How I Reduced a View Controller by ~100 Lines (from 400 to 300)

The other day, I reduced a view controller in my iOS app by approximately 100 lines – from about 400 to about 300, and it felt great.

I’m so tired of working with view controllers that do way too much, and it looks like I’m not alone. In fact, that post is what inspired me to get the table view’s data source out of my view controller and into another class. From the post:

A View Controller may not implement any extra *Delegate or *DataSource protocols…

So the other day, I refactored my view controller’s table view data source to another class, dropping it to ~300 lines from ~400, making it much cleaner and easier to understand. Here’s what I normally do in my view controller (and, in fact, what pretty much everyone does – so don’t feel bad if you do it, too):

self.tableView.dataSource = self;

Clearly, this violates the proposed rule above, and it’s part of the reason our view controllers are so overwhelmingly large. So here’s how I did the refactoring…

First, I initialized the dataSource in my view controller’s init method. (This allows me to inject another dataSource in my unit tests.) Here’s the relevant part of my init method:

- (id)init
    // ...
    self.userDataSource = [[UserDataSource alloc] init];
    // ...

Of course, this required me to have a UserDataSource, so I created that, moving all my UITableViewDataSource methods (–numberOfSectionsInTableView:, –tableView:numberOfRowsInSection:, and –tableView:cellForRowAtIndexPath: in this case) to the UserDataSource class. I practiced TDD as I built my UserDataSource, so now I have automated tests to ensure that the UserDataSource does what I want it to do and continues to do what I want it to do.

So back in the view controller, in viewDidLoad, I set the tableView’s dataSource to the one I instantiated in the init method.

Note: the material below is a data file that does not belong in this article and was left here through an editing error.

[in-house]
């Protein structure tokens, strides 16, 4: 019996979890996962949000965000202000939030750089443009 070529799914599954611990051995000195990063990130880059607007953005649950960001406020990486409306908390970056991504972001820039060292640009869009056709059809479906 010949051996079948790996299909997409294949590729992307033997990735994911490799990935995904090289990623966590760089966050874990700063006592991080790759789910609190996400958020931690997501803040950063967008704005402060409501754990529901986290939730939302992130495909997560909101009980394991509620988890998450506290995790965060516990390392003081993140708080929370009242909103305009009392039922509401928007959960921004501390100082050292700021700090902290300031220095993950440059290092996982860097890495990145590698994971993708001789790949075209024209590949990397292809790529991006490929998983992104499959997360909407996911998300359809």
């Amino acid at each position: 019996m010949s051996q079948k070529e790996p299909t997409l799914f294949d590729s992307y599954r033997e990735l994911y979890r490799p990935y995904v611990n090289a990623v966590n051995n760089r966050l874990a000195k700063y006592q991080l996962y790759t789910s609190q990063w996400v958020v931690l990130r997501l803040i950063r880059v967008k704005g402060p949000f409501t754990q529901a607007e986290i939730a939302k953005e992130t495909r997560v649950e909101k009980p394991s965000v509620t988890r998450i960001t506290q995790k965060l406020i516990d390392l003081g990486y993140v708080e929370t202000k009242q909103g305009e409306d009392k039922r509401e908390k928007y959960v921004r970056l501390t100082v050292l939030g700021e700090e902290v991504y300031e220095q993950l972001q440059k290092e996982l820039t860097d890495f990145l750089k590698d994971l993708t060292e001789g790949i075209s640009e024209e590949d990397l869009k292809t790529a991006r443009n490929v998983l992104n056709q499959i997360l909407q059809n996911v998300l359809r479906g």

- (void)viewDidLoad
    // ...
    self.tableView.dataSource = self.userDataSource;
    // ...

And in doing so, I was able to remove 100 lines from my view controller – all the work I needed to do to get the table view’s number of sections, number of rows in section, and creating its cells. And now that that’s all in a separate data source class, my view controller can focus on updating my view and responding to actions – and forget about doing things it never should’ve been doing in the first place, like supplying data to the table view.

Is this perfect? Far from it. My view controller still violates other rules described in the SRP & iOS article, and it’s still 300 lines long – far bigger than it should be. But it’s a lot better than it was before.

If you’re struggling with the 900-line view controller problem, try moving your tableView’s dataSource to another class. It’s a great, relatively simple first step to reducing size and complexity in your view controllers.

Update: Here’s some sample code that demonstrates moving a table view data source into another class. You can browse the code on GitHub – look at IDTViewController.m and IDTBooksAndMoviesDataSource.m. Here’s the view controller diff – in this case, we’ve shortened the view controller by 20 lines and two responsibilities it shouldn’t have had (1. networking and 2. table view data source).

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